We need to talk

A recent UK construction industry survey on mental health revealed that more than half
A recent UK construction industry survey on mental health revealed that more than half of the respondents had experienced mental health issues and, alarmingly, one in four had considered suicide. 
In 2016, UK mental health charity Samaritans highlighted the fact that construction workers are six times more likely to die by suicide than by falling from height. A similar statement was previously made by MATES in Construction, a charity aiming to reduce the high level of suicide among Australian construction workers.
A total of 1,139 people took part in the Mind Matters survey by Construction News. The full survey results were made available in late April, and the picture isn't pretty. The fact that 15% of the respondents have lost a colleague to suicide is a frightening statistic.
According to the UK's Office for National Statistics' ‘Suicide by occupation, England: 2011 to 2015' analysis, "the risk of suicide among low-skilled male labourers, particularly those working in construction roles, was three times higher than the male national average", while men working in skilled construction jobs also had an increased risk.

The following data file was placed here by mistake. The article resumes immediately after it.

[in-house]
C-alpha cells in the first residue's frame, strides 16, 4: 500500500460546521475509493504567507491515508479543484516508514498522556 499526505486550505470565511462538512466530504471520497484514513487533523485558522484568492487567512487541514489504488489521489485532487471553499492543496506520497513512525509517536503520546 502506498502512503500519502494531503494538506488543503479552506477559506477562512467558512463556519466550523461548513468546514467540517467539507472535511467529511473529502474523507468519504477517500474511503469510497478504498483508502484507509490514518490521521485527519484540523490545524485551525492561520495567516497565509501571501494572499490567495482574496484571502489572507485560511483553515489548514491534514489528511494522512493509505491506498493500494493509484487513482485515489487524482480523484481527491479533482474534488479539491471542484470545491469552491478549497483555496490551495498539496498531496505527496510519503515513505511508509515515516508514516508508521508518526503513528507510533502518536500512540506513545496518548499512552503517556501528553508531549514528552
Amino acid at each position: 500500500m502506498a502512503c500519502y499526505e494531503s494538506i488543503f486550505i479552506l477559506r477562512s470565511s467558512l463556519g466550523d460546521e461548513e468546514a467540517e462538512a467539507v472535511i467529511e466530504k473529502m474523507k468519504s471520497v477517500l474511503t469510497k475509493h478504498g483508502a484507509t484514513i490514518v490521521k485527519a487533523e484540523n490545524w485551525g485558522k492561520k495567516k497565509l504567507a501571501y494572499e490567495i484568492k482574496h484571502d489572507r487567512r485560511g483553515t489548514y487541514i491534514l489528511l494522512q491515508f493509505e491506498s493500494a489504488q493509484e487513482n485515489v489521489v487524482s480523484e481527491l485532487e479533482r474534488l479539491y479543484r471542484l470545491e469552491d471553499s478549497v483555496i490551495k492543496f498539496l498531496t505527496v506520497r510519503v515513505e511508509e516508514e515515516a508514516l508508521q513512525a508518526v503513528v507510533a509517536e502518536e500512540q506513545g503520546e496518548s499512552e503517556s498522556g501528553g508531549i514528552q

The CN survey discovered that 82% of the respondents felt that mental health was a taboo in the construction industry and many had suffered through their issues in silence.
This seems to be the crux of the matter - attitudes in this traditionally male-dominated and highly stressful sector have not changed with the times and speaking about mental health is sometimes seen as a weakness. Not saying that other high-pressure industries are doing much better, but it does seem like construction workers are really struggling.
So what can be done to help? While helplines run by charities are crucial for offering support, these simply offer a band aid for the problem not a comprehensive solution or a real call for change. However, as mentioned in this month's column by the BDA's chair Anne Baxter, more and more big names in the construction industry are taking their employees' wellbeing seriously. Accordingly, mental health is becoming a real part of companies' health and safety policies.
Construction workers need to be able to have conversations about stress, depression, anxiety disorders and other issues in the workplace, and employers simply cannot turn a blind eye to their suffering. Above all, the stigma needs to be lifted before any real progress can be made. 
With recent media attention surrounding the Heads Together campaign, spearheaded by the Duke and Duchess of Cambridge and Prince Harry, which aims to end stigma around mental health, it seems like the right time to be talking about mental health within the construction industry as well.
For news and updates, follow me on Twitter: @GDI_Ed_Nia